What caused the Financial Crisis of 2008? Most explanations blame either government regulation or government deregulation. Either government forced private-sector banks and financial institutions to extend credit to risky borrowers, or the removal of government oversight allowed greed to run amok.

Analysis and Commentary

Jessica Riskin On Life, Machinery, And The Restless Clock

by Russell Robertsvia EconTalk
Monday, February 11, 2019

Historian Jessica Riskin of Stanford University talks about her book The Restless Clock with EconTalk host Russ Roberts. What is the difference between human beings and machines? How has science thought about this distinction? When do we have agency and when are we constrained? Riskin discusses these issues and the implications for how we think about ourselves and the growth of artificial intelligence.

Pills
Analysis and Commentary

Gary Greenberg On The Placebo Effect

by Russell Robertsvia EconTalk
Monday, February 4, 2019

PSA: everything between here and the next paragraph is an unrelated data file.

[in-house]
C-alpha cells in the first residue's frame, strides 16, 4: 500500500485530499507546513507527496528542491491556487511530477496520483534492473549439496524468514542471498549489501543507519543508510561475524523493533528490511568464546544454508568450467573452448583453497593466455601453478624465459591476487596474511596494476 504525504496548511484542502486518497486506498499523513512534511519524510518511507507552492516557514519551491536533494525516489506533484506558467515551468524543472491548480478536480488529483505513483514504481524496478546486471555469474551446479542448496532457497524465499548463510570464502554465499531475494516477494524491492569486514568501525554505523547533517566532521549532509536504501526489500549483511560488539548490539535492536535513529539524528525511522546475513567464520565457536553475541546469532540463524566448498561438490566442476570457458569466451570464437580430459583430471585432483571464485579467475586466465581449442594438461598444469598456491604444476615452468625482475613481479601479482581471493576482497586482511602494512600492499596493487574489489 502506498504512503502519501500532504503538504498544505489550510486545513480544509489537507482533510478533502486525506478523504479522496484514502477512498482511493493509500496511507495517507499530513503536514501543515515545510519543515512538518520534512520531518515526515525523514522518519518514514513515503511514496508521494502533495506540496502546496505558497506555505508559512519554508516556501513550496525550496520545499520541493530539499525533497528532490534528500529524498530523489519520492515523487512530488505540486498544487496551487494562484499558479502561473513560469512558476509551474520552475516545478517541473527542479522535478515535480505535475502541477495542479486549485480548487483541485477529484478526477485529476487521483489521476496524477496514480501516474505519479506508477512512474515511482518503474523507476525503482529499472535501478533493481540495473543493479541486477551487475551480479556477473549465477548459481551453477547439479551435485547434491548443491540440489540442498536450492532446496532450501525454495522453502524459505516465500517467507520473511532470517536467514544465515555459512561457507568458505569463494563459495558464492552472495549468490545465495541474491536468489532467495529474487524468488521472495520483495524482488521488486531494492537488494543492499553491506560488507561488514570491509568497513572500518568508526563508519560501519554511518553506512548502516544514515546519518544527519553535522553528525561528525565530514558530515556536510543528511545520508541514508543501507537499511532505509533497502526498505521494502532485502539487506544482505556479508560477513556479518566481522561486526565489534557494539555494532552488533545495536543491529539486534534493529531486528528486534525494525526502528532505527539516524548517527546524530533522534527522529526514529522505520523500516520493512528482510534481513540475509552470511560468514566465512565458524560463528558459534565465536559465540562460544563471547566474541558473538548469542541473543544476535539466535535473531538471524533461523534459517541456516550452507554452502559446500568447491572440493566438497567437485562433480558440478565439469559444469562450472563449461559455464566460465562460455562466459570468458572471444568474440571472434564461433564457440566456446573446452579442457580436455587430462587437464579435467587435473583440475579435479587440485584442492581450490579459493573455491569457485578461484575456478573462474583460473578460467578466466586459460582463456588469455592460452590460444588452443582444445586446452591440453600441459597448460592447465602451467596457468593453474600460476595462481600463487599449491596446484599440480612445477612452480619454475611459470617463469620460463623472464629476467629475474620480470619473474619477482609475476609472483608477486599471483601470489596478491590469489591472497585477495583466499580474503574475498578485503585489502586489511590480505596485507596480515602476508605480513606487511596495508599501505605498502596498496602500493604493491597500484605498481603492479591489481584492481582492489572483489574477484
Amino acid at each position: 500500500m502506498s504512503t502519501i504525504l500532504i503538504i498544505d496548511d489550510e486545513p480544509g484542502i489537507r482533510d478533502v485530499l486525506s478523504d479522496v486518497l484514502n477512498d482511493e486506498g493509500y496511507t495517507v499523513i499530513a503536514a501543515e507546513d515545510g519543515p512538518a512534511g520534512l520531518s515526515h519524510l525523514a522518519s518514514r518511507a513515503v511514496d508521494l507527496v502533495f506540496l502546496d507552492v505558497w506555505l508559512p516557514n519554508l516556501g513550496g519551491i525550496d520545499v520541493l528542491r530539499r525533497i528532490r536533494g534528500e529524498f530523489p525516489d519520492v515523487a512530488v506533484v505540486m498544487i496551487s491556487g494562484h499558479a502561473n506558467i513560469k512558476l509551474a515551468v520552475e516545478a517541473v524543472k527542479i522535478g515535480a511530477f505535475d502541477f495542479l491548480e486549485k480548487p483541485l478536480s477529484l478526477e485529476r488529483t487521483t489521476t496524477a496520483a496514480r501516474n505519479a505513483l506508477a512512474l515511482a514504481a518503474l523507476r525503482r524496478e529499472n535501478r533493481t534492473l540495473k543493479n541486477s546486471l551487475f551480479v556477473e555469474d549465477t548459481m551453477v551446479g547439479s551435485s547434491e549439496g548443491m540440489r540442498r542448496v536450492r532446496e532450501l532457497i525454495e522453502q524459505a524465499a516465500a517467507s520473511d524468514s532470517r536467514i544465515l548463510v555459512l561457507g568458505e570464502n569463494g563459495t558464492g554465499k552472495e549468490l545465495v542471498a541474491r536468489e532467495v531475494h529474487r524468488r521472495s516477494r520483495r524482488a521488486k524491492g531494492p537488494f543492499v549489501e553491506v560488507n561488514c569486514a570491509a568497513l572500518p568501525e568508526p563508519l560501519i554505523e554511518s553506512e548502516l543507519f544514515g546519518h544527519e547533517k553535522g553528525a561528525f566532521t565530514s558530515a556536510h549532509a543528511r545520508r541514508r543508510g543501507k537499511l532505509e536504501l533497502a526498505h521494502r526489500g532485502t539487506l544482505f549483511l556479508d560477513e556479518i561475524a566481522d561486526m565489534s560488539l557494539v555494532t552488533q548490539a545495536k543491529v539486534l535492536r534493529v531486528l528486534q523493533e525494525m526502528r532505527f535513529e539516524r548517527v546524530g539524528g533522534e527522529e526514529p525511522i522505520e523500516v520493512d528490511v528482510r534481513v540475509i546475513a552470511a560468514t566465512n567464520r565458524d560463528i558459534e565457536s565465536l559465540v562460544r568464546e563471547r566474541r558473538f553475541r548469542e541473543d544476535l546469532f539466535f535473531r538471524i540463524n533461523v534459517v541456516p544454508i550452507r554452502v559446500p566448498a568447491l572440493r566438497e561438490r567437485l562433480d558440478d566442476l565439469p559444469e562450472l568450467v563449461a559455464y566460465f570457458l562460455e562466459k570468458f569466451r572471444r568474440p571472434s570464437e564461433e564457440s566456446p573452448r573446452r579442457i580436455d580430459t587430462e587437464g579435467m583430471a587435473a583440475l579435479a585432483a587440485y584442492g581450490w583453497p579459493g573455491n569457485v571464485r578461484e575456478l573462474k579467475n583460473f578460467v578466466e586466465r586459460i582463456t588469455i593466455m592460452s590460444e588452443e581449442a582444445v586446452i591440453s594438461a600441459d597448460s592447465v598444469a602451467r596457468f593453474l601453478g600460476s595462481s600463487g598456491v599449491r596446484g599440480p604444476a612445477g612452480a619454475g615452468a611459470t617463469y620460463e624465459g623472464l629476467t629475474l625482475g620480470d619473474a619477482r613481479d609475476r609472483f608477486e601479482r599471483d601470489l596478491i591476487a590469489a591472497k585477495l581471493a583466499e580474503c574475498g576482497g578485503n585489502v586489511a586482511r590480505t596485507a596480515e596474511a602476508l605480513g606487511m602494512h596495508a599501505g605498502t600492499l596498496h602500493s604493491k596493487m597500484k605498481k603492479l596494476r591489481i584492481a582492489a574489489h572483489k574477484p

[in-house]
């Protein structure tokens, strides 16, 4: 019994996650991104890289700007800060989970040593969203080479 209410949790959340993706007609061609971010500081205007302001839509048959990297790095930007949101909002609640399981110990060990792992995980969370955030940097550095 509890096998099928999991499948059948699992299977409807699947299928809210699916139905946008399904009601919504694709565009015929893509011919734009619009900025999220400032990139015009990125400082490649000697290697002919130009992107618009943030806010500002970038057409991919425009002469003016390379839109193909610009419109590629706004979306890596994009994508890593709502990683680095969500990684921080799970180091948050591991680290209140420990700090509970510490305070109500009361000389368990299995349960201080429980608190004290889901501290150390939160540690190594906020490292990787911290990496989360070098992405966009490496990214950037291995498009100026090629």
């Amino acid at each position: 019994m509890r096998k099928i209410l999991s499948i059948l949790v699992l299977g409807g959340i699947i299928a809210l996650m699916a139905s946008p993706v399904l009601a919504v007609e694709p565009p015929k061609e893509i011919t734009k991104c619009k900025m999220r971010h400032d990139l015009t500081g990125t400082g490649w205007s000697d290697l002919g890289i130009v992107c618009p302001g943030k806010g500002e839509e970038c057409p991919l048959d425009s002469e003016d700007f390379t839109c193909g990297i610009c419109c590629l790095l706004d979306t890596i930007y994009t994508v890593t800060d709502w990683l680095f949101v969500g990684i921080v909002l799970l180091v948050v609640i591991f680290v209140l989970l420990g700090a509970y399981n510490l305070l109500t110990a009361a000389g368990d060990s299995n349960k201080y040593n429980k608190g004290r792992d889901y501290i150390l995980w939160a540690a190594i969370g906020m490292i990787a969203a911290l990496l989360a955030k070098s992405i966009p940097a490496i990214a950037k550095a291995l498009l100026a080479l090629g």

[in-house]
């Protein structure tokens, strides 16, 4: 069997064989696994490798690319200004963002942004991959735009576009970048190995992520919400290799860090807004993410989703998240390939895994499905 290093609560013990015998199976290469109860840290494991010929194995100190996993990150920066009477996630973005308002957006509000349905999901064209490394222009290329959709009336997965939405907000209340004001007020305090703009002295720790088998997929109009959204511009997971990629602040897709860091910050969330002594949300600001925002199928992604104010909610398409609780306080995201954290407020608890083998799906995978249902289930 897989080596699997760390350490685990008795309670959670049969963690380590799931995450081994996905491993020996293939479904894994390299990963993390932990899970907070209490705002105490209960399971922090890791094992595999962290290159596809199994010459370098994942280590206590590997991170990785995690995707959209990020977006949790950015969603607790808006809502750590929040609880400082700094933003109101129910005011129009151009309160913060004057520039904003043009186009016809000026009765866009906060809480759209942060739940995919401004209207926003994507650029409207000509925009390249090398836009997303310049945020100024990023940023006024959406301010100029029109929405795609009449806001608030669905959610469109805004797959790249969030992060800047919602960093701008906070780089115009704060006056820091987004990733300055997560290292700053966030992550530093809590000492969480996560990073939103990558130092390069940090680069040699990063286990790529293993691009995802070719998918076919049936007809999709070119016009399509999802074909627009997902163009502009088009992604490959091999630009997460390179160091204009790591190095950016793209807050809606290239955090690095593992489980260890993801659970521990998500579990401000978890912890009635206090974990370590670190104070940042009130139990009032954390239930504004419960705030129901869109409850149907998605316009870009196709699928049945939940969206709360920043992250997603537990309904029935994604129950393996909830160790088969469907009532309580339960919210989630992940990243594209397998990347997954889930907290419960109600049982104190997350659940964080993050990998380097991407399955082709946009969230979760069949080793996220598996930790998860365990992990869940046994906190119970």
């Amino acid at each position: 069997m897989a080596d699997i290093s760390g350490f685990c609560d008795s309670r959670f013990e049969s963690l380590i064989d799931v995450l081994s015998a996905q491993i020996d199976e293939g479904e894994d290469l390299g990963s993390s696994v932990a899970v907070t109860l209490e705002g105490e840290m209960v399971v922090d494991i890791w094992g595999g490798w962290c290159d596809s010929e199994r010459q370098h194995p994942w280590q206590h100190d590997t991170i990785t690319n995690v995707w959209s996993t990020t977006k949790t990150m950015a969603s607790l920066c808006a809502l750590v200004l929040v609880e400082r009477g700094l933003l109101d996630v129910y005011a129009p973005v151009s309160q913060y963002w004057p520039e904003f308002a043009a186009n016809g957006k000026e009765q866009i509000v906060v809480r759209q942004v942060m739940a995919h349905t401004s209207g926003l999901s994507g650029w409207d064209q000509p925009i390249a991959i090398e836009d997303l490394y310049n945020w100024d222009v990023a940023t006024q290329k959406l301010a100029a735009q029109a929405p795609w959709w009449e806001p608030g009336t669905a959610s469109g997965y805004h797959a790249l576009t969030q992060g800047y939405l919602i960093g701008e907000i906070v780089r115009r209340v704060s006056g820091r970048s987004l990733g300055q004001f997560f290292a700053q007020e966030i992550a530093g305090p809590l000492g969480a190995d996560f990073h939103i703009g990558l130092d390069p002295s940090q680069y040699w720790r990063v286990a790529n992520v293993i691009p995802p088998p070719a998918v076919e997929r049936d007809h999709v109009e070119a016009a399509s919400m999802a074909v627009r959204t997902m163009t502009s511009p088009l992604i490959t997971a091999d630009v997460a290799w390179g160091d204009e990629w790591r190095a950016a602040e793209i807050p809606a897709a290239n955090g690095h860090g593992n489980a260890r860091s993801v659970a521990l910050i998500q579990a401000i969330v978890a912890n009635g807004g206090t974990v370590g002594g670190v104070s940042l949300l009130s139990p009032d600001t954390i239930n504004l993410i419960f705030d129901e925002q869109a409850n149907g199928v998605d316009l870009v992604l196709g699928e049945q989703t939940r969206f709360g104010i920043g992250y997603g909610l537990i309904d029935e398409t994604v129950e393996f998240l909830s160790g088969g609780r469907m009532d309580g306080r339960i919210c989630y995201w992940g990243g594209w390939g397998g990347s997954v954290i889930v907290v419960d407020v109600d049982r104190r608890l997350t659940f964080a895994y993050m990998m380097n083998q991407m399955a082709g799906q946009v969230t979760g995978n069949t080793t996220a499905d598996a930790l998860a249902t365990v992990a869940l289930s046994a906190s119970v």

Author and psychotherapist Gary Greenberg talks with EconTalk host Russ Roberts about the placebo effect. Is it real? How does the placebo effect influence drug testing? If it's real, what is the underlying mechanism of why it works and how might it be harnessed to improve health care? 

Analysis and Commentary

Patrick Collison On Innovation And Scientific Progress

by Russell Robertsvia EconTalk
Monday, January 28, 2019

This week, Patrick Collison, co-founder and CEO of Stripe, talks with EconTalk host Russ Roberts about the pace of innovation. Collison argues that despite enormous increases in the numbers of scientists and researchers, the pace of progress in scientific and technological understanding does not seem to be increasing accordingly. The conversation looks at the challenge of measuring innovation and whether the pace of innovation should be a matter of concern and if so, what might be done about it.

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Mao’s Road to Serfdom

by Russell Roberts interview with Frank Diköttervia Hoover Digest
Friday, January 25, 2019

Mao Zedong’s ambition to outshine Stalin led to waves of starvation, a grotesque and unworkable economy, and war against his own people. Hoover fellow Frank Dikötter on the Great Leap Forward, which was neither great nor forward.